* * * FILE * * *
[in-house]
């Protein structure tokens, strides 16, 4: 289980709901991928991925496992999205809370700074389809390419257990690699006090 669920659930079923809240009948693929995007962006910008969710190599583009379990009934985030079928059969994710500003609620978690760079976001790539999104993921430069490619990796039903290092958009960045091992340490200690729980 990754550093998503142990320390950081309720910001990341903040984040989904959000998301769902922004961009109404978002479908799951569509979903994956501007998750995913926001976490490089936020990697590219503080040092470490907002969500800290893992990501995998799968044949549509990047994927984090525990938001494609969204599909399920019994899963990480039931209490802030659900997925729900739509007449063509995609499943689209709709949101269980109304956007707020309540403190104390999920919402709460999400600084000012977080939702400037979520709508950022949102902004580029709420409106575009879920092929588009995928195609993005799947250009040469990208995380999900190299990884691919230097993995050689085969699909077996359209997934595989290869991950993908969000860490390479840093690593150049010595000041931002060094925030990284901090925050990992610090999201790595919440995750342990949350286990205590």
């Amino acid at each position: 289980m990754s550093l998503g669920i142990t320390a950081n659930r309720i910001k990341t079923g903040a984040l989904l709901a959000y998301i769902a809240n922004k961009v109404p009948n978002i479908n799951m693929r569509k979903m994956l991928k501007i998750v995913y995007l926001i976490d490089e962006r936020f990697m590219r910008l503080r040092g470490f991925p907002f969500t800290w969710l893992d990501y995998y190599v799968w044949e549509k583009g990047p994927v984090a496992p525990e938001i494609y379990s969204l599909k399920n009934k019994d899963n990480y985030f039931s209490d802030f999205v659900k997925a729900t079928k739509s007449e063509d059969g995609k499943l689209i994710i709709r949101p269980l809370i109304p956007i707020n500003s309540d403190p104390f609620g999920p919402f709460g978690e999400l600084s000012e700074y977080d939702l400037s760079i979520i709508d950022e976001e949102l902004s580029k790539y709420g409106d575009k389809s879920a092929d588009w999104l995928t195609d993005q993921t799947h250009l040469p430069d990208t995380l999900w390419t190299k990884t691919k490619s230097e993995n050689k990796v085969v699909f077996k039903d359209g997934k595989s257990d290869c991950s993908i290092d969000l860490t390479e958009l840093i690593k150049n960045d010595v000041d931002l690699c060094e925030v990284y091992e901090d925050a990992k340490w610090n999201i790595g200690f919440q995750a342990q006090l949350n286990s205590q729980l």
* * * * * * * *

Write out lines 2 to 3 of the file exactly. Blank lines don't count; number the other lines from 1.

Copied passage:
């Protein structure tokens, strides 16, 4: 289980709901991928991925496992999205809370700074389809390419257990690699006090 669920659930079923809240009948693929995007962006910008969710190599583009379990009934985030079928059969994710500003609620978690760079976001790539999104993921430069490619990796039903290092958009960045091992340490200690729980 990754550093998503142990320390950081309720910001990341903040984040989904959000998301769902922004961009109404978002479908799951569509979903994956501007998750995913926001976490490089936020990697590219503080040092470490907002969500800290893992990501995998799968044949549509990047994927984090525990938001494609969204599909399920019994899963990480039931209490802030659900997925729900739509007449063509995609499943689209709709949101269980109304956007707020309540403190104390999920919402709460999400600084000012977080939702400037979520709508950022949102902004580029709420409106575009879920092929588009995928195609993005799947250009040469990208995380999900190299990884691919230097993995050689085969699909077996359209997934595989290869991950993908969000860490390479840093690593150049010595000041931002060094925030990284901090925050990992610090999201790595919440995750342990949350286990205590």
């Amino acid at each position: 289980m990754s550093l998503g669920i142990t320390a950081n659930r309720i910001k990341t079923g903040a984040l989904l709901a959000y998301i769902a809240n922004k961009v109404p009948n978002i479908n799951m693929r569509k979903m994956l991928k501007i998750v995913y995007l926001i976490d490089e962006r936020f990697m590219r910008l503080r040092g470490f991925p907002f969500t800290w969710l893992d990501y995998y190599v799968w044949e549509k583009g990047p994927v984090a496992p525990e938001i494609y379990s969204l599909k399920n009934k019994d899963n990480y985030f039931s209490d802030f999205v659900k997925a729900t079928k739509s007449e063509d059969g995609k499943l689209i994710i709709r949101p269980l809370i109304p956007i707020n500003s309540d403190p104390f609620g999920p919402f709460g978690e999400l600084s000012e700074y977080d939702l400037s760079i979520i709508d950022e976001e949102l902004s580029k790539y709420g409106d575009k389809s879920a092929d588009w999104l995928t195609d993005q993921t799947h250009l040469p430069d990208t995380l999900w390419t190299k990884t691919k490619s230097e993995n050689k990796v085969v699909f077996k039903d359209g997934k595989s257990d290869c991950s993908i290092d969000l860490t390479e958009l840093i690593k150049n960045d010595v000041d931002l690699c060094e925030v990284y091992e901090d925050a990992k340490w610090n999201i790595g200690f919440q995750a342990q006090l949350n286990s205590q729980l």